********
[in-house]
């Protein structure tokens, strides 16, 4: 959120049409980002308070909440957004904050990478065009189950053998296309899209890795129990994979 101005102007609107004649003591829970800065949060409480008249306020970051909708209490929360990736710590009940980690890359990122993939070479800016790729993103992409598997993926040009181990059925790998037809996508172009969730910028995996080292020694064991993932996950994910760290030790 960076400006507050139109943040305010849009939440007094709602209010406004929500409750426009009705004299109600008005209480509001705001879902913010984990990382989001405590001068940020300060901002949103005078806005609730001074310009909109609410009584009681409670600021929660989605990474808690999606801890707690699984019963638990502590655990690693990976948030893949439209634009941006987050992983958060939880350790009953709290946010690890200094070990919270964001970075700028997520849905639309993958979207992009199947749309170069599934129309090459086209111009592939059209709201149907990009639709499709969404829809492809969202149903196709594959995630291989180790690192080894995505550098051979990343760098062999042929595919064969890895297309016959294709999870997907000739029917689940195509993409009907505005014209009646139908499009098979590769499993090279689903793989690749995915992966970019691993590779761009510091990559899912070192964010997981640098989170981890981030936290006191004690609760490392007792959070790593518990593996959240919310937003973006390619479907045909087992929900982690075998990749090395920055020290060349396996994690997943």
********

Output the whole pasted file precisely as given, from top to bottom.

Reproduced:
[in-house]
């Protein structure tokens, strides 16, 4: 959120049409980002308070909440957004904050990478065009189950053998296309899209890795129990994979 101005102007609107004649003591829970800065949060409480008249306020970051909708209490929360990736710590009940980690890359990122993939070479800016790729993103992409598997993926040009181990059925790998037809996508172009969730910028995996080292020694064991993932996950994910760290030790 960076400006507050139109943040305010849009939440007094709602209010406004929500409750426009009705004299109600008005209480509001705001879902913010984990990382989001405590001068940020300060901002949103005078806005609730001074310009909109609410009584009681409670600021929660989605990474808690999606801890707690699984019963638990502590655990690693990976948030893949439209634009941006987050992983958060939880350790009953709290946010690890200094070990919270964001970075700028997520849905639309993958979207992009199947749309170069599934129309090459086209111009592939059209709201149907990009639709499709969404829809492809969202149903196709594959995630291989180790690192080894995505550098051979990343760098062999042929595919064969890895297309016959294709999870997907000739029917689940195509993409009907505005014209009646139908499009098979590769499993090279689903793989690749995915992966970019691993590779761009510091990559899912070192964010997981640098989170981890981030936290006191004690609760490392007792959070790593518990593996959240919310937003973006390619479907045909087992929900982690075998990749090395920055020290060349396996994690997943």